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Discussion Starter #1 (Edited)
I bought this single-shot .22 rimfire rifle two days ago for $ 85. What attracted me to it was the Lyman 559 rear peep and an early Lyman globe up front. The globe takes the same inserts as my new 17A.

This rifle is very unusual and I'm not familiar with the action at all. Or even the peep for that matter. To remove the bolt you have to remove the sight first but only the sight and not the mount. Looks like it was designed for easy removal.

The trigger is just an easy pull back at around three pounds. But the real surprise is the trigger doesn't move till it has lets the bolt break. I don't think I have any other firearms where the trigger doesn't move some.

At the range today in the rain I got three half inch groups at 25 yards and these were 10 and 20 round groups. Another surprise was it was already zeroed.

When I bought it the rifle was covered in baked on oil and dirt and there was some rust beginning to appear. A little 0000 steel wool and a lot of CLP and it cleaned up quite nice. It is never going to be a show firearm.

It was made by the J. Stevens Arms Company from 1937 to 1947. I don't use photobucket anymore so no picture.
 

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I'm glad to see you out and about. Those old single shots are fine shooters.
Hopefully next time out, it'll be sunny and calm for you.
 

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Wonderful to have you back, 303. Really missed you around, here.

Love those single shots. Doesn't get more basic than that.
 

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Welcome Home. We missed you.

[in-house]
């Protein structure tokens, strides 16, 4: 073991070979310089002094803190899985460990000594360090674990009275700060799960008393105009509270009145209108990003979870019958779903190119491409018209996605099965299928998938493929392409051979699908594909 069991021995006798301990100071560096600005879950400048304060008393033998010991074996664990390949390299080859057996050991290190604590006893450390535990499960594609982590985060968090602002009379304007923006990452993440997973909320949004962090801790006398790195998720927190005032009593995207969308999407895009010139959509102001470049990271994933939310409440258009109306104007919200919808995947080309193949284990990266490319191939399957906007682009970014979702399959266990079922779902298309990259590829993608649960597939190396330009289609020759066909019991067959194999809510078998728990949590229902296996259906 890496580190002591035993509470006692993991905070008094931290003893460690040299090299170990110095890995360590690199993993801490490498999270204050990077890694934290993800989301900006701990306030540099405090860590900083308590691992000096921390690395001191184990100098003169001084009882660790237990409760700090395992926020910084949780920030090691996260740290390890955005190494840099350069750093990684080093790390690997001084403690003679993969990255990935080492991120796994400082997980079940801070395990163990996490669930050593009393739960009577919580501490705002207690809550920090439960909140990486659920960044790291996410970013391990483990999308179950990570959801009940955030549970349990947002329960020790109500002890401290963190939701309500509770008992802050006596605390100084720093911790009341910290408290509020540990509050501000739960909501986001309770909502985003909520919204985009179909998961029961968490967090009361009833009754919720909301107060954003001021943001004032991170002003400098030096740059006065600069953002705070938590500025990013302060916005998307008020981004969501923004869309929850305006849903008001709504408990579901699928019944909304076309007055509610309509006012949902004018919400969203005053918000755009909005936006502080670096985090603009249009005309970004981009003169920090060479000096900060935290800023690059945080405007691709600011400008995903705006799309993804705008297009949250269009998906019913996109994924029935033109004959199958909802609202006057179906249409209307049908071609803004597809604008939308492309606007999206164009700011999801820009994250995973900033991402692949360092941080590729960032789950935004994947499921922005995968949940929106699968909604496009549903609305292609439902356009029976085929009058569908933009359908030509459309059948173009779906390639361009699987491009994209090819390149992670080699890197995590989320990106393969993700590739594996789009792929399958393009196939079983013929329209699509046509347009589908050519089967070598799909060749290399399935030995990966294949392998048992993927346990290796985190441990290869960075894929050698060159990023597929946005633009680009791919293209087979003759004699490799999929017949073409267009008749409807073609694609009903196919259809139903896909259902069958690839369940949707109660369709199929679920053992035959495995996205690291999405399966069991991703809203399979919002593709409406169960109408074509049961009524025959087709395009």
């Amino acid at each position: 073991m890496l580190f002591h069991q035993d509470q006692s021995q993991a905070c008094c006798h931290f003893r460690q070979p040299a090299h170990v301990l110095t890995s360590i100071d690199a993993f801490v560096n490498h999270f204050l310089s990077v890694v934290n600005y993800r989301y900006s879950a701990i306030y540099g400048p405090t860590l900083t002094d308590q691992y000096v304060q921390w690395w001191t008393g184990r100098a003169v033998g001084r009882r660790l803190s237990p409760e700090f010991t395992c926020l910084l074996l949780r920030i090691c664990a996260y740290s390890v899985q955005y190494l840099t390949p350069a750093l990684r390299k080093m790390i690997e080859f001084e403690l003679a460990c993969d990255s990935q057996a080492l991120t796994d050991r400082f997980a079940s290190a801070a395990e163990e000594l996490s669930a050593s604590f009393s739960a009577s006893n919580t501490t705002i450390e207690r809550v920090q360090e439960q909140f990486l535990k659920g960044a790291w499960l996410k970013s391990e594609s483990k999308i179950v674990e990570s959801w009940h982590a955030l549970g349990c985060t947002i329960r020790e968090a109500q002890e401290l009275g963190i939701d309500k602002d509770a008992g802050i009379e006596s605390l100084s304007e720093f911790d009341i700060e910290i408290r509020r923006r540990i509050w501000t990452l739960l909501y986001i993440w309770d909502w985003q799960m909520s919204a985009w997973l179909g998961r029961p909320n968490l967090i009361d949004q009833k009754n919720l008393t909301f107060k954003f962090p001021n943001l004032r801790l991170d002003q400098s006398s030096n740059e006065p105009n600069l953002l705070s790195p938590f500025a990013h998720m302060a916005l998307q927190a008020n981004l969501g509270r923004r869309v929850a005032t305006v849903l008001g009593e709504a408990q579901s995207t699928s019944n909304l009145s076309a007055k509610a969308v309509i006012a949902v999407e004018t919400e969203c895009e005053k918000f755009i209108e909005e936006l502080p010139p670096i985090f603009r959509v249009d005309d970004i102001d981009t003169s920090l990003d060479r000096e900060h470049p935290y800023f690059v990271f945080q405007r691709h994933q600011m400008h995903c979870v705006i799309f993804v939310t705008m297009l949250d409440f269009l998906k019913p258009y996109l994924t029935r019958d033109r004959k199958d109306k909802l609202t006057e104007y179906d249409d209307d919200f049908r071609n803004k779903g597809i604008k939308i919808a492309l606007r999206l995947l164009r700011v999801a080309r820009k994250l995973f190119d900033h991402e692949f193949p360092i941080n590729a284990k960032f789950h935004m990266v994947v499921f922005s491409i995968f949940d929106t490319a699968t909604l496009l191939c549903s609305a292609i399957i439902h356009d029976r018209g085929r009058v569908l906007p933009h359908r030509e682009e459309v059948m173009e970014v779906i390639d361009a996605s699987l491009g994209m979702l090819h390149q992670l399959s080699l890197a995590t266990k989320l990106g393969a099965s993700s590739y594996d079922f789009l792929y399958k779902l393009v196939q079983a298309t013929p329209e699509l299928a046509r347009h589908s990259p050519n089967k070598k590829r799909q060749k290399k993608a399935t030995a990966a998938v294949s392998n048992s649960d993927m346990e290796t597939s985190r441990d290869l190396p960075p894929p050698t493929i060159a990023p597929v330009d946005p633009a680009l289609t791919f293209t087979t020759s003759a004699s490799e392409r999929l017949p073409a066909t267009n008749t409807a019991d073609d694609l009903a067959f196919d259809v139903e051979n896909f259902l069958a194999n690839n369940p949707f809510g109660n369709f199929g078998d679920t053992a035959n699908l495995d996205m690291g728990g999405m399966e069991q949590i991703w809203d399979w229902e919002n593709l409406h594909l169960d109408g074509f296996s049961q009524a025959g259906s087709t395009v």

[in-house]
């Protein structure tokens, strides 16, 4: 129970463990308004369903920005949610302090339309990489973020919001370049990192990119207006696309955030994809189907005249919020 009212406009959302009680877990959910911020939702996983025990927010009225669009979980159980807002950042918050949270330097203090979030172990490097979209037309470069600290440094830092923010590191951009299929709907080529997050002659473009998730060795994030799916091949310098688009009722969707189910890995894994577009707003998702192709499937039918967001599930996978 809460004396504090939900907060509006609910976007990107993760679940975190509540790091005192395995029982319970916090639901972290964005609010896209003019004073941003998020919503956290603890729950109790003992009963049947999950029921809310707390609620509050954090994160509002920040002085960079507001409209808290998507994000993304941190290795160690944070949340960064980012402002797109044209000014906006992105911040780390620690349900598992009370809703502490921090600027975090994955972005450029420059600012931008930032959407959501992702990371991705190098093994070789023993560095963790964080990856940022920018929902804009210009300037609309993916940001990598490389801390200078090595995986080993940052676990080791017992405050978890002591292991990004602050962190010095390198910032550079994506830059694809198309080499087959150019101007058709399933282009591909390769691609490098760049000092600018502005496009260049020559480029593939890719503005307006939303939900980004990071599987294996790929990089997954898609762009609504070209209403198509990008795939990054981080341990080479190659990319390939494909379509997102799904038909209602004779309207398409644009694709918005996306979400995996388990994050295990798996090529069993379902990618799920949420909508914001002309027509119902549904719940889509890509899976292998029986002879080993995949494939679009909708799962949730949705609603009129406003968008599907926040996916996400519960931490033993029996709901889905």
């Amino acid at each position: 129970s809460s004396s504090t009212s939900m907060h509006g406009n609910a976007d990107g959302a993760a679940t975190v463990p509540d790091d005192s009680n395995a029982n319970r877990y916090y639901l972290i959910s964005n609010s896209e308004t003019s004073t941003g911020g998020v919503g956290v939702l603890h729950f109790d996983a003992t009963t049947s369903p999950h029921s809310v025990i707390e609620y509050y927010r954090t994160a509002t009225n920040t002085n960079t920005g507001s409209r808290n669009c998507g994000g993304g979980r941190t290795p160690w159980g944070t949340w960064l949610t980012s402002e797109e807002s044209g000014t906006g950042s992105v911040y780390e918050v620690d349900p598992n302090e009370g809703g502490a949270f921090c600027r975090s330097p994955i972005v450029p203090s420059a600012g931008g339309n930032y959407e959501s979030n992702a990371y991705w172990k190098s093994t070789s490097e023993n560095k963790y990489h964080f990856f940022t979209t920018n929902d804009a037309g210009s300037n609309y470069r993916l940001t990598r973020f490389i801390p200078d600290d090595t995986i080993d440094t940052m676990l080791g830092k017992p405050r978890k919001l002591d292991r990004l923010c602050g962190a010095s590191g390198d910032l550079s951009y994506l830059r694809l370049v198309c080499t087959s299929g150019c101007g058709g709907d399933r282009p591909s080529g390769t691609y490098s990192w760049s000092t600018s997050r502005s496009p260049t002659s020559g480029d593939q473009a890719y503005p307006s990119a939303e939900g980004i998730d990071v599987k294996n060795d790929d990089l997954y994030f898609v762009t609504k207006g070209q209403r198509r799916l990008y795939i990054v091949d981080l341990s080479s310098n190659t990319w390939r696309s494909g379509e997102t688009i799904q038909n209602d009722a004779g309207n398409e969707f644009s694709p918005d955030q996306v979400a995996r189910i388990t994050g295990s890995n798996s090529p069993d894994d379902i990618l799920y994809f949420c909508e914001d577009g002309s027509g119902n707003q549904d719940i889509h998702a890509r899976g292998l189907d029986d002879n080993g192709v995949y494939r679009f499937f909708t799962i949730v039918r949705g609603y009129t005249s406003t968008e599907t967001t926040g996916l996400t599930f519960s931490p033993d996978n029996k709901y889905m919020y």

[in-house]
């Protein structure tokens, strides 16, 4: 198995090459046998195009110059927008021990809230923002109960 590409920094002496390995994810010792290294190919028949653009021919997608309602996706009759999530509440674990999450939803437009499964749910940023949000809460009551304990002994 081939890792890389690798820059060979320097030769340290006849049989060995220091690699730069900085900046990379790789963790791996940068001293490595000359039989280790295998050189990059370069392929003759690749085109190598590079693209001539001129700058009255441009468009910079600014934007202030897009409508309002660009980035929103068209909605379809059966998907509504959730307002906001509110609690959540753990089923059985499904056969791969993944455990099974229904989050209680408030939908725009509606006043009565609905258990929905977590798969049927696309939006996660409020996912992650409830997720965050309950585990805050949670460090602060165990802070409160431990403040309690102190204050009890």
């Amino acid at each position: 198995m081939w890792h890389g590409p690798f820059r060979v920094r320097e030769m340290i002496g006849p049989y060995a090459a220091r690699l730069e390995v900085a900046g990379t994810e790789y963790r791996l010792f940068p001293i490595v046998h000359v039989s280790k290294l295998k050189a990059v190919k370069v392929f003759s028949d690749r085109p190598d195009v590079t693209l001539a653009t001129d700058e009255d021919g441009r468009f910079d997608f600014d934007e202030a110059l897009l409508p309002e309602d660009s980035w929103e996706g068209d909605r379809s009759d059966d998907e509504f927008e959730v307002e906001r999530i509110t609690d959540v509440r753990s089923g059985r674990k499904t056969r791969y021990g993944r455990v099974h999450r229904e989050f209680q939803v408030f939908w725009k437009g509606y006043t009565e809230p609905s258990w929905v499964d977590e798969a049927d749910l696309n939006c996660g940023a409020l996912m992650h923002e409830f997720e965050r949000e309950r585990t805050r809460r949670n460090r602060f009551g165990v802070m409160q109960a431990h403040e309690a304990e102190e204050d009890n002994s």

It sounds like you found another treasure and keep us posted on your progress to make it another part of your collection.
I have always been told to use brass wool rather than steel wool. Brass residue won't rust. Do you have any opinions on this?
 

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I'm glad to see you out and about. Those old single shots are fine shooters.
Hopefully next time out, it'll be sunny and calm for you.
Wonderful to have you back, 303. Really missed you around, here.

Love those;d single shots. Doesn't get more basic than that.
That is a great deal and amazing groups. Glad it turned out to such a good shooter for you.
+1 to all. Glad you found a treasure & shared it with us.
 

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The quality of those old single shots is surprising. They hit where they are pointed and are designed to take a lot of abuse. They teach young shooters to make every shot count. Nice find and glad to hear from you.
 

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Discussion Starter #8
Welcome Home. We missed you.
It sounds like you found another treasure and keep us posted on your progress to make it another part of your collection.
I have always been told to use brass wool rather than steel wool. Brass residue won't rust. Do you have any opinions on this?
This is the first time in decades I used 0000 steel wool. I usually use CPL and a terry cloth but using a cloth will take hours and hours instead of just a few minutes.
 

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Discussion Starter #9
The quality of those old single shots is surprising. They hit where they are pointed and are designed to take a lot of abuse. They teach young shooters to make every shot count. Nice find and glad to hear from you.
With the long 24 inch barrel and sights I don't think this particular one was made for a youth. I imagine it spent its life putting dinner on the table.
 

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Thanks for the link. Mine isn't a fingergroove but it is in a lot better condition.
No fingergroove makes it from the later years of production, from what I've Googled. For me, I'd prefer the plain forearm. I read that there were no serials, or even date codes until 1948.

That rifle has quite a lineage. Stevens made it for Springfield, but Stevens was bought by Savage in 1936. So you actually have a Springfield-Stevens-Savage 53B.

I can Google a Lyman 55S peep for it, but no mention of any 559?

I'm surprised that Numrich shows no parts available except a stock for $ 65, and it's the Stevens model with a black tip.
 
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